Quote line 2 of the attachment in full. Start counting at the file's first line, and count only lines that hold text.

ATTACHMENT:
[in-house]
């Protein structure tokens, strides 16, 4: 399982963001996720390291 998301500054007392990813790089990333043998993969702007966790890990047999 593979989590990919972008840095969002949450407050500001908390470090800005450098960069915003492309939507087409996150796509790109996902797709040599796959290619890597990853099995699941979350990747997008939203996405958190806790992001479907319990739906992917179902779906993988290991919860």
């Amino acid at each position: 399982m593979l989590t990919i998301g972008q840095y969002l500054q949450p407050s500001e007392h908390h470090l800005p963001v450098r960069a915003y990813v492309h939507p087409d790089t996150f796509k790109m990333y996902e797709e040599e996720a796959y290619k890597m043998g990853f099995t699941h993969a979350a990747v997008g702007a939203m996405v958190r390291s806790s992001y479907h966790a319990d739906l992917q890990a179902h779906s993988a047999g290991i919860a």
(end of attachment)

């Protein structure tokens, strides 16, 4: 399982963001996720390291 998301500054007392990813790089990333043998993969702007966790890990047999 593979989590990919972008840095969002949450407050500001908390470090800005450098960069915003492309939507087409996150796509790109996902797709040599796959290619890597990853099995699941979350990747997008939203996405958190806790992001479907319990739906992917179902779906993988290991919860």